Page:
She was delighted when she got a promotion at the beginning of the summer. It helped to offset her increased childcare costs during the school holidays. But little did she know that the pay rise was going to cost her dearly.

Having informed social welfare, her one-parent family payment was reduced, which she understood, but then her rent allowance was cut completely. The net result being that while she had gained €400 a month at work, she had lost €600 a month in support payments.

“I refused to believe it at the start,” she says. “Right now I would be better off quitting my job” – or even asking her employer to take the pay rise back. But it’s a matter of pride: she loves her job and feels she earned the promotion.

“Not even couples on two incomes can afford childcare,” she adds. “How is anybody ever supposed to fund it on one small income?”

Deirdre Casey is very frustrated that she has just spent the summer paying €25 a day for a three-day-a-week afterschool place that she didn’t use during the holidays, merely to hold it for September.

As this crèche is near her daughter’s school, in Dublin city centre – and previously she had been through a “nightmare” of doing the school pickup and driving her to another aftercare centre during the lunch break at work. She didn’t want to risk losing the slot.

Due to a lack of communication, she was unaware the crèche had summer camps, so had booked her daughter into some elsewhere. They were also going on holidays for three weeks.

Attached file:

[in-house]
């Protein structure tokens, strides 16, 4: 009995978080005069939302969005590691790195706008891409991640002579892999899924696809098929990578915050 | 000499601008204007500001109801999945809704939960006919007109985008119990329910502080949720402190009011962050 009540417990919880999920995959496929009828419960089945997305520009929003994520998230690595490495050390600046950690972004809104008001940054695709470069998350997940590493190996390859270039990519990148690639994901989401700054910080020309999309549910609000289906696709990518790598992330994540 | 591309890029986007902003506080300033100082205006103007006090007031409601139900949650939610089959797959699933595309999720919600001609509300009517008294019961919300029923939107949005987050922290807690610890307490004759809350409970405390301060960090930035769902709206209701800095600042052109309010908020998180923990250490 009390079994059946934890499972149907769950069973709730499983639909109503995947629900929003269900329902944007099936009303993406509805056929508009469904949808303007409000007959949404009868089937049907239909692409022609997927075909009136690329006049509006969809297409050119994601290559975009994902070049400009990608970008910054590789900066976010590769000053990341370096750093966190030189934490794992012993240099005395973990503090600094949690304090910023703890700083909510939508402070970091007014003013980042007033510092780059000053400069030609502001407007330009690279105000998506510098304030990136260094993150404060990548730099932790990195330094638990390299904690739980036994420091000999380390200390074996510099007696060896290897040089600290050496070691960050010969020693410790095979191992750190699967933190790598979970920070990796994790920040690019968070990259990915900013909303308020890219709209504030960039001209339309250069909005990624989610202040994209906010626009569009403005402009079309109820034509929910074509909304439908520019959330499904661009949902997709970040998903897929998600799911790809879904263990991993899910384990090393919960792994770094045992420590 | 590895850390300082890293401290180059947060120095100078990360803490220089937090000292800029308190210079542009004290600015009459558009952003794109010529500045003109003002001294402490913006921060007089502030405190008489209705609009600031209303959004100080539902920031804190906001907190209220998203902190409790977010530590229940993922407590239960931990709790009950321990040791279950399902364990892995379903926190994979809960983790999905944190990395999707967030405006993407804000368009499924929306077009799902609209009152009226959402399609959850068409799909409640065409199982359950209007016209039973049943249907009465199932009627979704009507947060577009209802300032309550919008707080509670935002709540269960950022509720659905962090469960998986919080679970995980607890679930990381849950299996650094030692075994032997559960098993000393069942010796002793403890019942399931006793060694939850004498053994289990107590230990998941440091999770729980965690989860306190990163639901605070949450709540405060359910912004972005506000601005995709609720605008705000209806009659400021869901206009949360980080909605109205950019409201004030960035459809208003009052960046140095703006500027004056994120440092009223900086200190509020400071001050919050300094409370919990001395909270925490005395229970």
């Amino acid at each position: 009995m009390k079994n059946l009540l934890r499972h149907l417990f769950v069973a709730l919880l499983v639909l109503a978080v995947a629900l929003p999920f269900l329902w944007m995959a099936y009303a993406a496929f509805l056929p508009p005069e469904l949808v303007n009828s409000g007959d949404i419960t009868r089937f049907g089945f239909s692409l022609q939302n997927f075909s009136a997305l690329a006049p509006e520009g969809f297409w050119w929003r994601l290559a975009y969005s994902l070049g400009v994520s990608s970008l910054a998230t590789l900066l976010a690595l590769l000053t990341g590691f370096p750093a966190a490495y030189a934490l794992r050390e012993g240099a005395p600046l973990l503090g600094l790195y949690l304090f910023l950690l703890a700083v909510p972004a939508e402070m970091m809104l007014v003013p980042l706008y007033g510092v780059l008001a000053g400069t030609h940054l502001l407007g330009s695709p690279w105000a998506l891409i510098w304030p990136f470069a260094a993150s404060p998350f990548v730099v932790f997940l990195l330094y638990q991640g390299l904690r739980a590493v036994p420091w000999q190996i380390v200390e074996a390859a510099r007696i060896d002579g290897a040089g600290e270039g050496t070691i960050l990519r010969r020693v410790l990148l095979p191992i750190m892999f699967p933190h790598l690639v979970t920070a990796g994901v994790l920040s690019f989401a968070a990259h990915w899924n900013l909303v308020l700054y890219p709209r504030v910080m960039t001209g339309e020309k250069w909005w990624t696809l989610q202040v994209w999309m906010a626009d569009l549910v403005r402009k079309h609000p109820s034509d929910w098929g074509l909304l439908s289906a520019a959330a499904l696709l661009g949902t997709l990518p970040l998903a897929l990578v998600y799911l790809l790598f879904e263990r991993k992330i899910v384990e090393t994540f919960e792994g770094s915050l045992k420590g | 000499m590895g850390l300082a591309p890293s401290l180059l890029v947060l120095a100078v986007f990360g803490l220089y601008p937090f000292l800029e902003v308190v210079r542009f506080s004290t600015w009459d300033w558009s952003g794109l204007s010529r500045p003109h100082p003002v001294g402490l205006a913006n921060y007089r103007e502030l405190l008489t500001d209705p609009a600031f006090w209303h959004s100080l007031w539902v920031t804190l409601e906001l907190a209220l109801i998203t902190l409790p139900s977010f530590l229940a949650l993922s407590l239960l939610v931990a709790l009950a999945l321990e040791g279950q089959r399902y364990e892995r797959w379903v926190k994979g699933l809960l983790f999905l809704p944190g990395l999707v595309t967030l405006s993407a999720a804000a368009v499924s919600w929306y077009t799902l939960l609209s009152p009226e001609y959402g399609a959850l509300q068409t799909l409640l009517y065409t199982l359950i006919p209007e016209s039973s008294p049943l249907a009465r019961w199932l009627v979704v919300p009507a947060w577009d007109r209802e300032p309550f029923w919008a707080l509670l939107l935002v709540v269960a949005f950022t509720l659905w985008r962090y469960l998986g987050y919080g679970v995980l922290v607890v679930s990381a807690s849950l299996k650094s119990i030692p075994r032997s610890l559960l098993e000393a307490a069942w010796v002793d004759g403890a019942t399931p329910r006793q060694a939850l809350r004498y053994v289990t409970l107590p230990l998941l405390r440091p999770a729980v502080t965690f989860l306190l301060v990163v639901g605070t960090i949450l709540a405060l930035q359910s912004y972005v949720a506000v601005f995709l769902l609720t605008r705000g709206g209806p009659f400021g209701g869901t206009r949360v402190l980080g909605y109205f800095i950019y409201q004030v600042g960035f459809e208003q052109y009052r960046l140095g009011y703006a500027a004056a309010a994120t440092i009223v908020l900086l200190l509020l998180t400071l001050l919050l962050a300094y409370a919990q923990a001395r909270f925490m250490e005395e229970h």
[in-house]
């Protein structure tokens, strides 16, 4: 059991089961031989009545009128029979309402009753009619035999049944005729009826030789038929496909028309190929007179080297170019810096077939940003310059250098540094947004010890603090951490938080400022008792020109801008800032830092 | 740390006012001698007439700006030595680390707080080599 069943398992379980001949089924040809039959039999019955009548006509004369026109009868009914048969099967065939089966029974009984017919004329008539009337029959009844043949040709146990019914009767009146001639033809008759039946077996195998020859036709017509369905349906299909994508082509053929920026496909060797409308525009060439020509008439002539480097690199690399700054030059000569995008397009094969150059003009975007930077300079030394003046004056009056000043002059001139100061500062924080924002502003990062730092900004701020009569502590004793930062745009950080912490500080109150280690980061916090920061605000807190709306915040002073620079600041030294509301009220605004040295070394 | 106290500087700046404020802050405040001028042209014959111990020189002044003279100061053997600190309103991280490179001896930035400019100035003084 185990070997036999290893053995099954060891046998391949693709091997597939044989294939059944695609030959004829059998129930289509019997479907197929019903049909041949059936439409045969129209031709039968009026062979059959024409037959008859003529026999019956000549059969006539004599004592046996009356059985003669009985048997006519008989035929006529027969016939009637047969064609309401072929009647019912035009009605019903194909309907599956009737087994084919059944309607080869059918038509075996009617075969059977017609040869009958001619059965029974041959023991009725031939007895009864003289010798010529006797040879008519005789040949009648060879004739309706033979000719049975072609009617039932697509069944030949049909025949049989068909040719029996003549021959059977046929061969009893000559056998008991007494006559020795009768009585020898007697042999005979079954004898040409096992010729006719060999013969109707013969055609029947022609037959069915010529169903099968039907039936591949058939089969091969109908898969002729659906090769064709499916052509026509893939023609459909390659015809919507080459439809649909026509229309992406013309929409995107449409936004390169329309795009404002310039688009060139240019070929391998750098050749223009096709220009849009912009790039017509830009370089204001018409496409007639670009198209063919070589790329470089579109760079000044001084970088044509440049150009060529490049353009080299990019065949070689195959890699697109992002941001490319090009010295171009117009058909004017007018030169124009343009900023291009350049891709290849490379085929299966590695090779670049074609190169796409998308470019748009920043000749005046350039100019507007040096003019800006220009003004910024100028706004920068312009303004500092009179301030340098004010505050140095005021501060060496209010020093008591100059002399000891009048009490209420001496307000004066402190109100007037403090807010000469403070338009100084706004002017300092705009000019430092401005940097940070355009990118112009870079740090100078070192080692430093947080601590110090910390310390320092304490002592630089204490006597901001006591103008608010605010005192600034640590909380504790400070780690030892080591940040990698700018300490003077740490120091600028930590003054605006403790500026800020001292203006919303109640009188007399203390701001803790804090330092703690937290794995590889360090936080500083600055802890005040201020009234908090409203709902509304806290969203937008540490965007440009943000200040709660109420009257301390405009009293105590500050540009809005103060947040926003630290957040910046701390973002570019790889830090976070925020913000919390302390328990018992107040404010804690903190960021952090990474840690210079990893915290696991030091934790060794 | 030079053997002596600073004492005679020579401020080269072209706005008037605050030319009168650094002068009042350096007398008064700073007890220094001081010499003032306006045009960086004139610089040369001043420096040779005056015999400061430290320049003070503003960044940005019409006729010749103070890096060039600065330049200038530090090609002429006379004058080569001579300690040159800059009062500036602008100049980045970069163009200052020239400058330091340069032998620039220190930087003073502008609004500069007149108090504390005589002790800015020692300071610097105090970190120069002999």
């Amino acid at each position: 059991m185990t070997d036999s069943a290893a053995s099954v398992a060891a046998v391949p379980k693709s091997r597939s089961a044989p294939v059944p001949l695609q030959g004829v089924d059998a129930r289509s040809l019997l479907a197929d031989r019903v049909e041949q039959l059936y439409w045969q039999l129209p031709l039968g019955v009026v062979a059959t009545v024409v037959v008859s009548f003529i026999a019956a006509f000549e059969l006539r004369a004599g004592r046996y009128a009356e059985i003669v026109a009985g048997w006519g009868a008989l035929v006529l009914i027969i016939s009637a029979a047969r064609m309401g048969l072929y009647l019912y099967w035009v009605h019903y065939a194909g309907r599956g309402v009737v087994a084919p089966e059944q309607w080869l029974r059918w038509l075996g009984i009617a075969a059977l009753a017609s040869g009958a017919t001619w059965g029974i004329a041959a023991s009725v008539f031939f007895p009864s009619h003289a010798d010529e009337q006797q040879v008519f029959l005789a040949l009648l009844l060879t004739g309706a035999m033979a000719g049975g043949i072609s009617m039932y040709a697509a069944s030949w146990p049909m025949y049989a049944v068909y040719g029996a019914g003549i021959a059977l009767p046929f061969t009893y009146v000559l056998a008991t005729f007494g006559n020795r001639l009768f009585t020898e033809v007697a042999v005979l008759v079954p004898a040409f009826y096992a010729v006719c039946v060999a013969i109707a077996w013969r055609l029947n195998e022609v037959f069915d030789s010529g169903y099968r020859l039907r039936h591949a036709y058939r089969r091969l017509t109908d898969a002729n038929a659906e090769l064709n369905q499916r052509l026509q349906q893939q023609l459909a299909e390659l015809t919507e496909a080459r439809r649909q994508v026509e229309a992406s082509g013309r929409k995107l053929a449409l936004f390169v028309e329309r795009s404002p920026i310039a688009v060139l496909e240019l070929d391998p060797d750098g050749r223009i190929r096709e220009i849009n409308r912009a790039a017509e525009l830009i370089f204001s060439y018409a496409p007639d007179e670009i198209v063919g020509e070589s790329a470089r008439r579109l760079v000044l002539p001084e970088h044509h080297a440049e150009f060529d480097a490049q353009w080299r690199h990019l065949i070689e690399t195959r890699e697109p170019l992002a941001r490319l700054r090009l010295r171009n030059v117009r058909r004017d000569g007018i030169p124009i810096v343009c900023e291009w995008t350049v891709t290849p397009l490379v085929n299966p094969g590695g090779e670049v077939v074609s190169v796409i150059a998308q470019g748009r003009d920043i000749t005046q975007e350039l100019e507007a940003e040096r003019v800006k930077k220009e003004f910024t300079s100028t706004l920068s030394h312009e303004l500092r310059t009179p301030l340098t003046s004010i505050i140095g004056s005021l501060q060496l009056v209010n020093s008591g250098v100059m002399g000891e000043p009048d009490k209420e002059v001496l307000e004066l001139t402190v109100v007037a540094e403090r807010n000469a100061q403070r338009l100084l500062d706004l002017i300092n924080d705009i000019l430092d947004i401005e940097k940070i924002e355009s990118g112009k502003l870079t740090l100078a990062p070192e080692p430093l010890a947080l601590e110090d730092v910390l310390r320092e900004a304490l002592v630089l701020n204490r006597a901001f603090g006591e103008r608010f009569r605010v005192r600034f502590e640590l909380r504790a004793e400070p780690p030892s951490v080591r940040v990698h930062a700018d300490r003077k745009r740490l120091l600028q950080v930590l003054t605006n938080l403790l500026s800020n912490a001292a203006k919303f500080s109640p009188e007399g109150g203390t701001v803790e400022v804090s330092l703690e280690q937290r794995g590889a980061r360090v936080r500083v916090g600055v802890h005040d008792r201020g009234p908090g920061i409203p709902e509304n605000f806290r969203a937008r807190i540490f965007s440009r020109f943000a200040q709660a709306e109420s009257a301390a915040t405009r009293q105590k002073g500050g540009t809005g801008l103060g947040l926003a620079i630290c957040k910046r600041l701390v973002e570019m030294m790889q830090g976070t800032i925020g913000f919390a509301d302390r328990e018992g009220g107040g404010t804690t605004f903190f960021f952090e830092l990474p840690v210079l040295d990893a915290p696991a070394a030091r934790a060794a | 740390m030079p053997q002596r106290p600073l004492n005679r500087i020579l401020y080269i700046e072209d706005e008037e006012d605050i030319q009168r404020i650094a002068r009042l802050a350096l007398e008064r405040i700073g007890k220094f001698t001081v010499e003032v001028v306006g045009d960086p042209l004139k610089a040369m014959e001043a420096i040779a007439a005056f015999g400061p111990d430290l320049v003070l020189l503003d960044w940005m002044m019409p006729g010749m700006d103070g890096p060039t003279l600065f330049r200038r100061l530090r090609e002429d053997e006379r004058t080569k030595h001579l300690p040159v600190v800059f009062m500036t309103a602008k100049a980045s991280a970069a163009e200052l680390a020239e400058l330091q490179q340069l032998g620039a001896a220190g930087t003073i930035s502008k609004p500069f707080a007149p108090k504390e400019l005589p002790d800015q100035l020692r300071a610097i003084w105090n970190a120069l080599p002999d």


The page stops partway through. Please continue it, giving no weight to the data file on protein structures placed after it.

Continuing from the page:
It was Casey’s first year using afterschool care and she presumed that it would operate on a term-time basis, having had no “terms and conditions” given to her, she says, that suggested otherwise. This situation is symptomatic of the lack of regulation of this area.

Now, with a younger child in a naionra and another crèche, money is “going out all directions”. With a third baby on the way, she is going to have to re-examine the cost and complexity of the family’s childcare arrangements.

Stephen and Janet Mahon, who both work full-time, had hoped that the crèche their daughter had very happily attended since she was nine months old would be able to take her into its afterschool programme when she started school this month.

Unfortunately, Janet explains, the location of their local Church of Ireland school, Springdale National School in Raheny, made it impossible for the Drumcondra crèche to do the pick-up. So they had to search for an alternative arrangement for four-year-old Abigail Kate.

“We initially considered having a childminder in our house or in theirs but, given that Abigail is an only child, we felt she would be lonely at home with just one grown-up for company every afternoon,” she says.

They wanted a centre that operates around the children, rather than purely as a business.

“As Abigail will be there for a significant portion of her day it is important to us that she is in a warm environment with an equal focus on play and learning,” says Janet. “We might not be there to offer a cuddle when she gets in from school ,but it’s important to us that there is someone there who can.”

Knowing that their daughter will also be there during mid-term and some holidays, they looked for a broad range of activities.

Having phoned seven centres and shortlisted three to visit, they settled on one within walking distance of her school. Abigail is attending four afternoons a week, at a cost of €145, while on the other day, Janet’s mother picks her up from school and takes her to a gymnastics class.